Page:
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Category: Yarn Dyeing

  1. Adventures in Snow Dyeing

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    We had snow! Like, enough snow to actually build a snowman - that rarely happens here in the UK. And I love it! (but only if I can sit in my PJ's and haven't got to venture out in it of course, haha!)

    I saw a post on Facebook recently about snow dyeing, and it looked rather fun. So with an abundance of the fluffy white stuff at my disposal I decided to give it a go.

    The night before the dye day I pre-soaked 4 skeins of yarn in citric acid solution and on the Saturday morning, I laid the yarn out into the trays as below.

    For trays 2 and 3 the yarn was placed into colanders over a pan, so that the dye would drip through and not sit on the bottom of the tray and soak through underneath.

    Tray 1 - Aran BFL

    Then I covered the whole lot in lovely white snow.


    Now for the fun part! I used Landscape Dyes and sprinkled the dyes directly onto the snow by pouring a bit into the lid and tapping it over the trays.

    Tray 1 and 2

    Tray 3 and 4

    Then I brought the trays into the nice warm kitchen and the waiting game began. I mean I waited, and was a very slow process and I had to really resist the urge to go and get the hairdryer or pop them on the tabletop stove.

    Eventually things did start to slowly thaw and I could see bits of yarn poking through.

    Snow thaw

    The whole melting prcess took about 7 hours. 

    I did apply some heat to the 2 flat trays at the end as there was quite a bit of dye sat in the water and I wanted to exhaust some of that if I could.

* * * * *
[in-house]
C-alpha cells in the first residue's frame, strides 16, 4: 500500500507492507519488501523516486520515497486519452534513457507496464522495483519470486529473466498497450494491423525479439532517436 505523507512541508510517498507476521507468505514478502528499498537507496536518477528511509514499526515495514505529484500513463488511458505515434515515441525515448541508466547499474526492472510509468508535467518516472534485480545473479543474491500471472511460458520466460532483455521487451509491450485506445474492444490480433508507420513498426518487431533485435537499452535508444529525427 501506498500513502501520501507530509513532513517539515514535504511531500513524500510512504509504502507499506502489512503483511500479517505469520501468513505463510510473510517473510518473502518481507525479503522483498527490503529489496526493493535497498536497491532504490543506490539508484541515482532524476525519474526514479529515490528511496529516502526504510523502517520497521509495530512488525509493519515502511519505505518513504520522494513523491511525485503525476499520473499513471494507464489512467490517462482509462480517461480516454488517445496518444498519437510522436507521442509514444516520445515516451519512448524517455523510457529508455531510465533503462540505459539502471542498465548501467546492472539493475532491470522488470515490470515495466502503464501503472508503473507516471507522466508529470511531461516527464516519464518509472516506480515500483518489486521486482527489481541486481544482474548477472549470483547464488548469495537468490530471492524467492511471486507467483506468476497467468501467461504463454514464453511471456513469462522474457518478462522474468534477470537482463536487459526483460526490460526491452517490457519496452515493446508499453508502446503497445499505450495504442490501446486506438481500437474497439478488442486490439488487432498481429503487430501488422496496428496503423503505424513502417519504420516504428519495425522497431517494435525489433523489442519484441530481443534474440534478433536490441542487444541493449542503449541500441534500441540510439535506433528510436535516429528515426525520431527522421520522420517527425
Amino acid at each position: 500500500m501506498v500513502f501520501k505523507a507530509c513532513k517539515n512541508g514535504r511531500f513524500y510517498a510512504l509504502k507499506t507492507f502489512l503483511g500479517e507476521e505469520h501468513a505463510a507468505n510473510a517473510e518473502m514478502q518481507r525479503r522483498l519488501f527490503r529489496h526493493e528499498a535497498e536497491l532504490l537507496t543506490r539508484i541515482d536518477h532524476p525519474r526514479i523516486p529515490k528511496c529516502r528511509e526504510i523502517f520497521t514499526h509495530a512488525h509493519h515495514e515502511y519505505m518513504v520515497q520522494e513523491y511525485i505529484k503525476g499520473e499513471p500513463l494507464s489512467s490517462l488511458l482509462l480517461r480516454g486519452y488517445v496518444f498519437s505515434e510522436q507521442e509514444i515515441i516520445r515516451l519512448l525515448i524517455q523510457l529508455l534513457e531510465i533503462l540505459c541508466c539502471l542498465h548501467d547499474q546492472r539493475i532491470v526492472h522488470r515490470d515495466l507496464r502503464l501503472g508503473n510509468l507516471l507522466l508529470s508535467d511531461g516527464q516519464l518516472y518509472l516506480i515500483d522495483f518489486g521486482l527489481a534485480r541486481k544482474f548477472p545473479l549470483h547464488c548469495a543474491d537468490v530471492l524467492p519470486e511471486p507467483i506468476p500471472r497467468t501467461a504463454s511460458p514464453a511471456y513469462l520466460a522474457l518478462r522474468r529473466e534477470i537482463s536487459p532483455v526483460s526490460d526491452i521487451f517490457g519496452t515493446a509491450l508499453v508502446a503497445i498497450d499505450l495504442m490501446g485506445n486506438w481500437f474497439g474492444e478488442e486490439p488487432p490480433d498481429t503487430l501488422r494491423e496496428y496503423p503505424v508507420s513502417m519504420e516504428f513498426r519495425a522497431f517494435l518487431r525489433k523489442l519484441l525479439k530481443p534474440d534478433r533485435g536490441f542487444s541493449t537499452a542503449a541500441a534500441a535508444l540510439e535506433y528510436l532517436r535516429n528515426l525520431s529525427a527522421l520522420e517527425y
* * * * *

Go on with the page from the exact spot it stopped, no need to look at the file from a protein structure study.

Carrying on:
Exhausting Dye

    From here I let the yarns hang on the line for a while to train off any excess water, and then I wrapped them in cling flim and popped them into the steamer for 40 mins to set the dyes. This is how they looked pre-steam.


    And these are the finished results!

    Snow Dyed Yarns

    I think my favourite one is the far right. This was the single colour dye in Landscape Dyes Mountain Blue on the 4 ply merino. The mix is made up of different dye pigments which have seperated on the snow - so there are many tones of blue and even teeny tiny speckles of pink!


    It was great fun experimenting wit this technique - even though some of the colours and combinations came out much different to what I was expecting. But that's the fun of trying these things out!

    Things I learnt from Snow Dyeing

    • Sprinkles of dye will cover the whole patio, not just the tray!
    • Its not a quick process - the whole thing took 9 hours in total, mostly waiting.
    • The yarns in the colanders thawed quicker and the colour stayed put where it had melted. On the DK gradient there was no overlap on the sprinkles so the colour changes are quite abrupt. 
    • Colours come out very intense! (This may be down to the superwash as it soaks up the dye)
    • On the blue / green 4 ply the lighter dyes were lost to the darker colours.
    • The colours spread and blended much better on the 2 flat tray dyes. I think applying the heat at the end to exhast more dye underneath helped this

    I think I am the only one in the UK sad that the snow is rapidly melting now - I'll definitely be trying this again next time! 

    If you have snow where you are and have tried snow dyeing I would love to see your results - come and share your pics on the Under the Olive Tree Facebook Group